Does this mean we shouldn’t save and invest for the future? Certainly not because Proverbs 13:22 says, “A good man leaves an inheritance to his children’s children.” We can’t leave a lasting legacy to our heirs unless we manage money wisely. Rather, it means everything in this life is temporary so don’t let it consume all your time and attention. Focus on spiritual things—true riches! Jesus emphasized this proper balance, “But seek first the kingdom of God and his righteousness, and all these things shall be added to you” (Mt.  6:33).

The Bible talks a lot about money and teaches us to be wise managers of God-given resources. In fact, about one-third of Jesus’ parables deal with good stewardship. God blesses diligence and hard work not laziness or wastefulness. Wealth originates from God and He gives us the ability to prosper (Dt. 8:18, Ps. 75:6-7). “Abram was very rich in livestock, in silver, and in gold” (Gen. 13:2). Abraham was abundantly blessed in material things but he was even richer in spiritual things (faith, prayer, and obedience). Make no mistake, God wants us blessed in every area of life— Beloved, I pray that you may prosper in all things and be in health, just as your soul prospers” (3 Jn. 1:2).God promised Abraham in Genesis 12:2, “I will bless you, and make your name great; and you shall be a blessing.” One of the greatest blessings is to be able to bless others. Truly, “It is more blessed to give than to receive” (Ac. 20:35).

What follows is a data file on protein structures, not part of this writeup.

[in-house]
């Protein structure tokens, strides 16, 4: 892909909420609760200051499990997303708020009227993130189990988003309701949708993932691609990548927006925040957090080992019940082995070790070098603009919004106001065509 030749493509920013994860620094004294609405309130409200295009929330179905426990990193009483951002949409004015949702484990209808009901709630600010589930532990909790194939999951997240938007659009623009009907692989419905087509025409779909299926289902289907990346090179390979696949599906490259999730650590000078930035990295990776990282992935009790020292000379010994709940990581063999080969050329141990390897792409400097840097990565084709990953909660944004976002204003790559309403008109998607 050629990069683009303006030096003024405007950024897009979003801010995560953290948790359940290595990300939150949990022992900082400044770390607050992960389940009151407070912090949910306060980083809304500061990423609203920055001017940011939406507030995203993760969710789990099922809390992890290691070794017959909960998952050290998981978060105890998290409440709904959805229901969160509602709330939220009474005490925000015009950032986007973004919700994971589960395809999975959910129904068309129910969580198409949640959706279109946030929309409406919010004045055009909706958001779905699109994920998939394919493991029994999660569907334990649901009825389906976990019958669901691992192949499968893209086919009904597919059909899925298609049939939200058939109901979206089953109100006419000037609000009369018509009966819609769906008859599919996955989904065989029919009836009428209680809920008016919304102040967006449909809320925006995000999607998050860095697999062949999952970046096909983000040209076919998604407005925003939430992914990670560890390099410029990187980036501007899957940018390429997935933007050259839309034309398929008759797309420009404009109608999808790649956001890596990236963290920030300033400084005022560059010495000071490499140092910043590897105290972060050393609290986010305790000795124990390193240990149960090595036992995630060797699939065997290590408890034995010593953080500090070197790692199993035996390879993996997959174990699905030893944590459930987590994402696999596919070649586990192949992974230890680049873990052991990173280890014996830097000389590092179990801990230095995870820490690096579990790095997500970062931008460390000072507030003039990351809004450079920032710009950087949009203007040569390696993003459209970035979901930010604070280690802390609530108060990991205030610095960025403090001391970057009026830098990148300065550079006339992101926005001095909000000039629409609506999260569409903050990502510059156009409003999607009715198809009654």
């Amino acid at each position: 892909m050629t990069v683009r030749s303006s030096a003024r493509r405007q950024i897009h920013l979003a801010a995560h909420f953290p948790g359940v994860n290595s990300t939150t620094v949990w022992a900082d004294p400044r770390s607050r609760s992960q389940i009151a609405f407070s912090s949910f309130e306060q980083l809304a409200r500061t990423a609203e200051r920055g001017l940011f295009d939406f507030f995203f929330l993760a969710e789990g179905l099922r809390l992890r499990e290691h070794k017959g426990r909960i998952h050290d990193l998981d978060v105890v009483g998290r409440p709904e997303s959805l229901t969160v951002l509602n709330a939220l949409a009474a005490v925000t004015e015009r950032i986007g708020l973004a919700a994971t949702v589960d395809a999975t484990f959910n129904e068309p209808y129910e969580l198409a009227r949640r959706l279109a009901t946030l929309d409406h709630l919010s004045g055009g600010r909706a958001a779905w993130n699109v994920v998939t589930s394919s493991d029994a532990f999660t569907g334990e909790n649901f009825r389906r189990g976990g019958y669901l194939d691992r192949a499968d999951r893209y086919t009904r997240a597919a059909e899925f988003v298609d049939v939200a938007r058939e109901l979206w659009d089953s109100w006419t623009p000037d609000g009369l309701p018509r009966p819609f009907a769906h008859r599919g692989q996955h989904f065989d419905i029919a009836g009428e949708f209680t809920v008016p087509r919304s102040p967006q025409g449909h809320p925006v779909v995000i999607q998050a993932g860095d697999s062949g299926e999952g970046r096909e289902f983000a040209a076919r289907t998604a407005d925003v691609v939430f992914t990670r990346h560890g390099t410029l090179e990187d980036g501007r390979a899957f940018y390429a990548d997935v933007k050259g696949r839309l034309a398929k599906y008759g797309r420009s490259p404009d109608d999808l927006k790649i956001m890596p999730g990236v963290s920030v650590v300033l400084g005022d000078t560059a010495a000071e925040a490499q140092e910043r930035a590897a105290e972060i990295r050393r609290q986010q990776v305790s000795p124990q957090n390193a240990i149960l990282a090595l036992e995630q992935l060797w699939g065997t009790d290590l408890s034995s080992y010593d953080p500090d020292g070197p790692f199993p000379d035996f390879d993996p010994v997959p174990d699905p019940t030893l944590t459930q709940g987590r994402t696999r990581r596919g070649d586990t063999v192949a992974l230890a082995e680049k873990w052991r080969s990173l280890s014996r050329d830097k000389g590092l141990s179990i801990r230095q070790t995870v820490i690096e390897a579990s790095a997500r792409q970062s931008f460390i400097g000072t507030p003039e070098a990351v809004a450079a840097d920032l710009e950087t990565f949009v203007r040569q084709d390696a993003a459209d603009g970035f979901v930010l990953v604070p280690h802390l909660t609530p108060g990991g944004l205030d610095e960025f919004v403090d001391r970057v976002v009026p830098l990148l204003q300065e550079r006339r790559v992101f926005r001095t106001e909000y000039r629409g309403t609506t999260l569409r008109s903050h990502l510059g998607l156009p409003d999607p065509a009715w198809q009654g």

Some Christians have a narrow view like Baloo the Bear in Jungle Book—they only have faith for God to meet their “bare necessities.” Paul wrote, “My God shall supply all your need according to His riches in glory by Christ Jesus” (Phil. 4:19). He will also supply some of our wants so long as they are in alignment with His will. El-Shaddai is not the God of barely enough; He is the all sufficient One—the God who is more than enough! Jehovah-Jireh is our provider and He promised, No good thing will He withhold from those who walk uprightly” (Ps. 84:11). Jesus came to give us an abundant life not a mediocre life (Jn. 10:10).

Jesus preached about the blessings of God but He also warned against hoarding and greed. “Take heed and beware of covetousness, for one’s life does not consist in the abundance of the things he possesses” (Lk. 12:15).Then He told the Parable of the Rich Fool (a hoarder) to illustrate His point: “The ground of a certain rich man yielded plentifully. And he thought within himself, saying, ‘What shall I do, since I have no room to store my crops?’ So he said, ‘I will do this: I will pull down my barns and build greater, and there I will store all my crops and my goods. And I will say to my soul, “Soul, you have many goods laid up for many years; take your ease; eat, drink, and be merry.”’ But God said to him, “Fool! This night your soul will be required of you; then whose will those things be which you have provided?’ So is he who lays up treasure for himself, and is not rich toward God (Lk. 12:16-21).